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Enzymatic Stage

  • Page ID
    23791
  • The enzymatic stage has many participants. These include carbon dioxide, hydrogen carrier with hydrogen (NADPH), ATP, ribulose biphosphate (RuBP, or \(\ce{C5}\)), and Rubisco along with some other enzymes. Everything occurs in the matrix (stroma) of the chloroplast.

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    Figure \(\PageIndex{1}\) Chloroplast.

    The main event of the enzymatic stage is \(\ce{CO2}\) assimilation with \(\ce{C5}\) into short-living \(\ce{C6}\) molecules. Assimilation requires Rubisco as an enzyme. Next, this temporary \(\ce{C6}\) breaks into two \(\ce{C3}\) molecules (PGA). Then, PGA will participate in the complex set of reactions which spend NADPH and ATP as sources of hydrogen and energy, respectively; and yields (through the intermediate stage of PGAL) one molecule of glucose (\(\ce{C6H12O6}\)) for every six assimilated molecules of \(\ce{CO2}\). NADP\(^+\), ADP and P\(_i\) will go back to the light stage. This set of chemical reactions returns RuBP which will start the new cycle of assimilation. Consequently, all reactions described in this paragraph are part of the cycle which has the name “Calvin cycle” or “\(C_3\) cycle” (because the C\(_3\) PGA molecules here are most important).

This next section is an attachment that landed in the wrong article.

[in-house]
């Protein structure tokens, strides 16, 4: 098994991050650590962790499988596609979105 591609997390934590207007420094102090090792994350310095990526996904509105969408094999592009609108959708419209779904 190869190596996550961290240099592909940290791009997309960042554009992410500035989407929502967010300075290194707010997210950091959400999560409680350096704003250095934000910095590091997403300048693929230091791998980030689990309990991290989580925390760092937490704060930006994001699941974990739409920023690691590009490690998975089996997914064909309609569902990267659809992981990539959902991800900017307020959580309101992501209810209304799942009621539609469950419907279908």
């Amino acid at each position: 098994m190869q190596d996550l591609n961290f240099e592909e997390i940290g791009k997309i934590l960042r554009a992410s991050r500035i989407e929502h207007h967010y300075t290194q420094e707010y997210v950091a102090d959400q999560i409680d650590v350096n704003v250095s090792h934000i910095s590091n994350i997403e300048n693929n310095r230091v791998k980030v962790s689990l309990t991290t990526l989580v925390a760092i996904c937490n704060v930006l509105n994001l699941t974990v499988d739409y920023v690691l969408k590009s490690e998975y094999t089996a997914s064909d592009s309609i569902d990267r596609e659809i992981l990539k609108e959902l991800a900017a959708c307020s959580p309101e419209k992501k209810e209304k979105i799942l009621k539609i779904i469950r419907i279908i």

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    Figure \(\PageIndex{2}\) Scheme of the enzymatic stage of photosynthesis. Numbers in green show how carbon is assimilated without changing the amount of RuBP.

    In all, enzymatic stage starts with \(\ce{CO2}\), NADPH, ATP and \(\ce{C5}\) (RuBP). It ends with glucose (\(\ce{C6}\)H\(_{12}\)O\(_6\)), NADP+, ADP, P\(_i\) and the same \(\ce{C5}\). With an addition of nitrogen and phosphorous, glucose will give all other organic molecules (Figure \(\PageIndex{3}\)).

    Screen Shot 2019-01-03 at 9.30.24 PM.png

    Figure \(\PageIndex{3}\) Scheme of the enzymatic stage of photosynthesis. Numbers in green show how carbon is assimilated without changing the amount of RuBP.

    To summarize, the logic of photosynthesis (Figure \(\PageIndex{4}\)) is based on a simple idea: make sugar from carbon dioxide. Imagine if we have letters “s”, “g”, “u”, and “a” and need to build the word “sugar”. Obviously, we will need two things: the letter “r” and the energy to put these letters in the right order. The same story occurs in photosynthesis: it will need hydrogen (H) which is the “absent letter” from \(\ce{CO2}\) because sugars must contain H, O and C. NADP\(^+\)/NADPH is used as hydrogen supplier, and energy is ATP which is created via proton pump, and the proton pump starts because light helps to concentrate protons in the reservoir.

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    Figure \(\PageIndex{4}\) Summary of the photosynthesis. (Based on the idea from Arms & Camp, 1986).